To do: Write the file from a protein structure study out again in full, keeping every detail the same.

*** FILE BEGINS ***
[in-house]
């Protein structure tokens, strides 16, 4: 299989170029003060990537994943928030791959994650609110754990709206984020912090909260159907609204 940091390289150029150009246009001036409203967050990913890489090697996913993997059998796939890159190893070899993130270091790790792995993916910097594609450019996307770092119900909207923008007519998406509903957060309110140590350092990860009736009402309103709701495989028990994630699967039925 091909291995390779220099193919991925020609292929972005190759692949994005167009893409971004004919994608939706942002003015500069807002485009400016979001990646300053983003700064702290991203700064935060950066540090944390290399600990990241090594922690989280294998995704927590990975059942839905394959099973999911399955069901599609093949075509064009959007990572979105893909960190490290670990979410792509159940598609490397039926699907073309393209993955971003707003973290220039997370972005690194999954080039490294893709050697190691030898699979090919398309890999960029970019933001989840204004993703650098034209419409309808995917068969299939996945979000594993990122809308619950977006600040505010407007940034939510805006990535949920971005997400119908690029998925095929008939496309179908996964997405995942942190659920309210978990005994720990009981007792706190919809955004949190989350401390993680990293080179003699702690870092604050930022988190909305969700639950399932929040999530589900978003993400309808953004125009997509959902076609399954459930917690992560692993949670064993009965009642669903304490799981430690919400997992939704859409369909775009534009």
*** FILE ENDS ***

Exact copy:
[in-house]
């Protein structure tokens, strides 16, 4: 299989170029003060990537994943928030791959994650609110754990709206984020912090909260159907609204 940091390289150029150009246009001036409203967050990913890489090697996913993997059998796939890159190893070899993130270091790790792995993916910097594609450019996307770092119900909207923008007519998406509903957060309110140590350092990860009736009402309103709701495989028990994630699967039925 091909291995390779220099193919991925020609292929972005190759692949994005167009893409971004004919994608939706942002003015500069807002485009400016979001990646300053983003700064702290991203700064935060950066540090944390290399600990990241090594922690989280294998995704927590990975059942839905394959099973999911399955069901599609093949075509064009959007990572979105893909960190490290670990979410792509159940598609490397039926699907073309393209993955971003707003973290220039997370972005690194999954080039490294893709050697190691030898699979090919398309890999960029970019933001989840204004993703650098034209419409309808995917068969299939996945979000594993990122809308619950977006600040505010407007940034939510805006990535949920971005997400119908690029998925095929008939496309179908996964997405995942942190659920309210978990005994720990009981007792706190919809955004949190989350401390993680990293080179003699702690870092604050930022988190909305969700639950399932929040999530589900978003993400309808953004125009997509959902076609399954459930917690992560692993949670064993009965009642669903304490799981430690919400997992939704859409369909775009534009």